On the use of the word ‘rape’

We’ve just come off air and I want to address an issue that has obviously upset some of you… the use of the word rape.

We cannot approve comments on this blog which refer to Roman Polanski as a rapist.

Roman Polanski admitted having sex with a minor, which under California law is also called statutory rape. He arranged a plea bargain with his victim’s lawyers, so in exchange for pleading guilty to the charge of sex with a minor, (also known as statutory rape in California) the greater charge of rape was dropped.

He has not been convicted of rape, therefore to call him a rapist is legally incorrect and he could arguably be within his rights to sue the BBC for defamation if we publish a comment which identifies him as such. Especially as any defamation case would not be held in California, but here in Britain where the charge of statutory rape does not exist.

I know that to many of you there is no difference in your mind between statutory rape (sex with a minor in California) and rape. However, legally, there is.

That is why we are not publishing any comments which call him a rapist. We are not diminishing the crime Polanski admitted to – the very serious crime of having sex with a minor, or statutory rape – but for the reasons spelt out above, and because both the blog and our programme are read and listened to all around the world, we can’t allow the use of the word.

22 Responses to “On the use of the word ‘rape’”

  1. 1 Justin from Iowa
    September 28, 2009 at 19:37

    Most rational people understand, and we thank you guys for the clarifying comments as the discussion progressed. Thanks!

  2. 2 Tom D Ford
    September 28, 2009 at 20:27

    “Mad”, how often do you guys stop our posts because of legal reasons like that?

    I know that US Laws and British Laws are different about Free Speech and I have often wondered if a post was not allowed because of that.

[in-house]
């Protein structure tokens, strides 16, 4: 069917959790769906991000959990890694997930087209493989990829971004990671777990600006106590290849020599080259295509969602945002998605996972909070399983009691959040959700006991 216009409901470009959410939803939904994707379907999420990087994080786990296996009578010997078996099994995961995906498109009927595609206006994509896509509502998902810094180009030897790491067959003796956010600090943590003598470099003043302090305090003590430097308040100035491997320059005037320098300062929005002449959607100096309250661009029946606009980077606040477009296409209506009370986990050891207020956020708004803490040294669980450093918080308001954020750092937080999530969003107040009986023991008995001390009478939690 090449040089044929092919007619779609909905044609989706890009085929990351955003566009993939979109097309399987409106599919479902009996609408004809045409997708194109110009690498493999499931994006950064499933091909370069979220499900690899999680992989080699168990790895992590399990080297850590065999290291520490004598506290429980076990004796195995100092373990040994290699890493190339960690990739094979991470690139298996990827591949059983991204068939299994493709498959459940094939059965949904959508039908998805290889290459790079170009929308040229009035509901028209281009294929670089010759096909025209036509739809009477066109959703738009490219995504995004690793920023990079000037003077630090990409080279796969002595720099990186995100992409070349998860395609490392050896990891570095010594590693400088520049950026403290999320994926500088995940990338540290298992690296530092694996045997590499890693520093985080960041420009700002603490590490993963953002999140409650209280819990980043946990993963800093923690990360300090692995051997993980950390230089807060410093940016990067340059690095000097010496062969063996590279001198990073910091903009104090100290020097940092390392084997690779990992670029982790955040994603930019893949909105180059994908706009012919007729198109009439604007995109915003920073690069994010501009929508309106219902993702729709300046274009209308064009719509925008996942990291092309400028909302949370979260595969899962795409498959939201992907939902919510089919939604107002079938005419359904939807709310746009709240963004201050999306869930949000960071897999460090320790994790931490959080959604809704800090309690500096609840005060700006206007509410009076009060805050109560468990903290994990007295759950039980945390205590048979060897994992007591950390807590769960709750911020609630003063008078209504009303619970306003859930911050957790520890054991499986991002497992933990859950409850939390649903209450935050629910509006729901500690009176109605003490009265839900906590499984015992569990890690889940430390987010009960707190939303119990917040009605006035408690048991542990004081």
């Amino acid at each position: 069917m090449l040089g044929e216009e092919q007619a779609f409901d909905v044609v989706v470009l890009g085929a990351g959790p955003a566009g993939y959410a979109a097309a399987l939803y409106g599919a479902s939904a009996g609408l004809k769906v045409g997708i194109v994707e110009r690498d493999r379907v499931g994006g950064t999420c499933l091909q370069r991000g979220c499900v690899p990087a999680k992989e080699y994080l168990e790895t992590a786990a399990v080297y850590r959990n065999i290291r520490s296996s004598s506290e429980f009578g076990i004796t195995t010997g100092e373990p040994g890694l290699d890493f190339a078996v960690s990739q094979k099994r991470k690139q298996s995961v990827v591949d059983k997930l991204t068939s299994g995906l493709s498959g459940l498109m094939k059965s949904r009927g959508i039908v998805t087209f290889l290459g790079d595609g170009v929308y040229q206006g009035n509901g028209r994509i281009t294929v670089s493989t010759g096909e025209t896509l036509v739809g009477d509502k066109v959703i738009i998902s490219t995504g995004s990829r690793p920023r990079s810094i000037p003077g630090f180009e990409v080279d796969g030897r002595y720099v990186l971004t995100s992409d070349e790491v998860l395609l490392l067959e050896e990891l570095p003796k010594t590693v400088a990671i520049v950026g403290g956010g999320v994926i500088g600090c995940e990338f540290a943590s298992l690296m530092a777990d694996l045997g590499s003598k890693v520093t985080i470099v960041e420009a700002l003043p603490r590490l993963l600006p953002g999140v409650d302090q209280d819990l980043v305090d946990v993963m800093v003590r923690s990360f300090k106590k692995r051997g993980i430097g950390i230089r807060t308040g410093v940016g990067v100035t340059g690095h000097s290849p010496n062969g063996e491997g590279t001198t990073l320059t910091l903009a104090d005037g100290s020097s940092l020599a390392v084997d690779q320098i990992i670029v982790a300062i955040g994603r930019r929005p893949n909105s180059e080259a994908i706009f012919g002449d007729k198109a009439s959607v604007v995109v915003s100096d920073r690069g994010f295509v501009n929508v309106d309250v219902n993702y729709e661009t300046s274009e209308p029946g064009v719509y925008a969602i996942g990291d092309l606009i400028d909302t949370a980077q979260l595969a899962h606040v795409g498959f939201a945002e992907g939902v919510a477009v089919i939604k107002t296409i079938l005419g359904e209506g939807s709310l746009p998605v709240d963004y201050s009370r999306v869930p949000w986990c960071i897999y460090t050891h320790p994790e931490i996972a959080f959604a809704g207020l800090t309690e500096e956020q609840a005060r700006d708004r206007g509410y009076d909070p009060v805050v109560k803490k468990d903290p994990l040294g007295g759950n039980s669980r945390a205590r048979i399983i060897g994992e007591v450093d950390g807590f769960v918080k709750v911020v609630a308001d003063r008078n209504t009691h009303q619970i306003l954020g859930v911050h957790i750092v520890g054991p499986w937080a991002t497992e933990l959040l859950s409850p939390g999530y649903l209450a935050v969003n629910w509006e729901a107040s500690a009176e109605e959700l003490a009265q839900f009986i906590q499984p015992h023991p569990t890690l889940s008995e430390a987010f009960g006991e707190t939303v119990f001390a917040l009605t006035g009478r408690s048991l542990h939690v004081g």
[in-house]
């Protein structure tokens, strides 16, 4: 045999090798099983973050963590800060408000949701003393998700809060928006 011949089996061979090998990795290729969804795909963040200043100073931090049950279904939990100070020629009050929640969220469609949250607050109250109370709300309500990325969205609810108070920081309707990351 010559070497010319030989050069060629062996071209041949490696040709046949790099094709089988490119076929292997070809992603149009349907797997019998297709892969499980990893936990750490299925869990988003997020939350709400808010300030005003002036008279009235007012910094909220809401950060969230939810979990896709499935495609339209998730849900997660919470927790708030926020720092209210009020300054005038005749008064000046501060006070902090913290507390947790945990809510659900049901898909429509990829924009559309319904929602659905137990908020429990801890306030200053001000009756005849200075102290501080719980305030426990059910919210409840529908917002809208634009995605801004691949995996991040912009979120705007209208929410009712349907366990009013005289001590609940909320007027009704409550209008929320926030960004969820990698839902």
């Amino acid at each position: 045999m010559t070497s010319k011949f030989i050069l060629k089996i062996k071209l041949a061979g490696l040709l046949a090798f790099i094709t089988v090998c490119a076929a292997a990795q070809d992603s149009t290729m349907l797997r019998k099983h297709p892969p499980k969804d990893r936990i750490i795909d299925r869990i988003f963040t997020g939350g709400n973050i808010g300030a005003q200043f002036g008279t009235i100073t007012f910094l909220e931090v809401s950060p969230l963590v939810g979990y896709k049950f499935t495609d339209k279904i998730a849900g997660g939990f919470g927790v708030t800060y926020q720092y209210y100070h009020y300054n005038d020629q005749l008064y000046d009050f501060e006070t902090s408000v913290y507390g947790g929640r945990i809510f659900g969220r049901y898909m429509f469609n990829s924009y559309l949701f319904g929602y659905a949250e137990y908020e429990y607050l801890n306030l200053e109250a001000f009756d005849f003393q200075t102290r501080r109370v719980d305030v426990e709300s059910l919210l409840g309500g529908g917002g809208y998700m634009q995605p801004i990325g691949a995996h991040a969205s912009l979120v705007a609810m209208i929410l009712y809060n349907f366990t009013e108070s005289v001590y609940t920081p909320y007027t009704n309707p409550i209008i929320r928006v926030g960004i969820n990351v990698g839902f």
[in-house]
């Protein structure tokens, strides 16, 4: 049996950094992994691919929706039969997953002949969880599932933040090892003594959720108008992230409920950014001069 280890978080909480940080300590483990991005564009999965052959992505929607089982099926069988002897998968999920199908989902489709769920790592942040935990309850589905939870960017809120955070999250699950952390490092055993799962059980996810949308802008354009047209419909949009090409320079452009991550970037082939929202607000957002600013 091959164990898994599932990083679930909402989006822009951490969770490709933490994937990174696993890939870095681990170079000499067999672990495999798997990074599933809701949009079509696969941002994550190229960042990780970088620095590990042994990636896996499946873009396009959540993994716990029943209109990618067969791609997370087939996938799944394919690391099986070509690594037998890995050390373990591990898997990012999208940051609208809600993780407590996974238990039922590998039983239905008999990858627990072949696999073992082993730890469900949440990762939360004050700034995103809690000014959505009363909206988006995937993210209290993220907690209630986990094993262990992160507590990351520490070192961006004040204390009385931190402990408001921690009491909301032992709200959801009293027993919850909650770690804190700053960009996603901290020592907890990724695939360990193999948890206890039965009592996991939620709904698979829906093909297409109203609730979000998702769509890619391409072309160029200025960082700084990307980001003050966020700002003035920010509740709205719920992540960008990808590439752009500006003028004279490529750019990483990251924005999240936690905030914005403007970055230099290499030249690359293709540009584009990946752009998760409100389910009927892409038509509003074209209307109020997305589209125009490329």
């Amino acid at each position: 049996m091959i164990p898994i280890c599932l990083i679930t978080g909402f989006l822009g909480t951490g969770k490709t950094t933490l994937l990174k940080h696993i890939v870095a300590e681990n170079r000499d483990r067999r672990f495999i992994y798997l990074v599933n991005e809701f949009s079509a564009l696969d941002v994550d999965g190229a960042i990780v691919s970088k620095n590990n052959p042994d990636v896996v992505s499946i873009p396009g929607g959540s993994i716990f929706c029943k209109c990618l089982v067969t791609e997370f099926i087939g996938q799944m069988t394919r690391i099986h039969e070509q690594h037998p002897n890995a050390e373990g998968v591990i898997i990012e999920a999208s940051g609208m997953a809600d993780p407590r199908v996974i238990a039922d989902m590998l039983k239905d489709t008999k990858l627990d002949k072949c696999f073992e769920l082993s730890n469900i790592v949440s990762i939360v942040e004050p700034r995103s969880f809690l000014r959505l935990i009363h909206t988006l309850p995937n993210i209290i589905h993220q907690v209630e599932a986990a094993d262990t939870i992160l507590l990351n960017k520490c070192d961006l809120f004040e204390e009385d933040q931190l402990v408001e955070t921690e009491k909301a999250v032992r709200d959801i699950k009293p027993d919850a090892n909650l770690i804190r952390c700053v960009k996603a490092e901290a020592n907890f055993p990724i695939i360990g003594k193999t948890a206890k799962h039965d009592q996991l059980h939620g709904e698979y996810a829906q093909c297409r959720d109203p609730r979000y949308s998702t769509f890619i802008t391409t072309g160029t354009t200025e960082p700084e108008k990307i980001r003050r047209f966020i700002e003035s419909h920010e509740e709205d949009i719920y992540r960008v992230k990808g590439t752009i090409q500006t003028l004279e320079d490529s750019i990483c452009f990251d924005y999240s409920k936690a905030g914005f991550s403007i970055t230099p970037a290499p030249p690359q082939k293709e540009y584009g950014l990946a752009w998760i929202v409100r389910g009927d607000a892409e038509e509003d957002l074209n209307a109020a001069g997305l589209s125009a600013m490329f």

So would you post about that, in general, please?

    • 3 Madeleine Morris
      September 28, 2009 at 21:46

      Hi Tom,
      It does happen occasionally. The UK has much tighter laws about libel and defamation than the US. I know this can perplex our US contributors especially who are used to being able to speculate more about people on blogs and discussion forums.

      Because the BBC, including WHYS, is based in the UK, cases of defamation could be brought in this jurisdiction. That is why we have to apply British standards of law, despite the fact that we are discussing a Californian case.

      Contrary to what some (not approved) comments said today, if we approve defamatory statements it is the us, the BBC, who is liable to be sued, not the person who actually wrote it. The publisher is responsible for the comment.

      Here’s a link if you’re interested in finding out more, including what can constitute defamation in the UK: http://www.bbc.co.uk/blogs/bbcinternet/2009/03/bbc_moderation_the_law_and_cen.html

  3. September 28, 2009 at 20:46

    legally, i understand bbc’s position. put it in any other language, the gravity if the offence is not diminished. it sad that people are questioning the propiety of his arrest. how relative is morality to us. aren’t there that are universally acceptability, or have we just lost our humanity. sanctity is key

  4. 5 Kat in Vancouver
    September 28, 2009 at 21:54

    I respect the BBC’s legal position on this matter and the fact that the British Government has more control over public speech than the American or even Canadian Governments.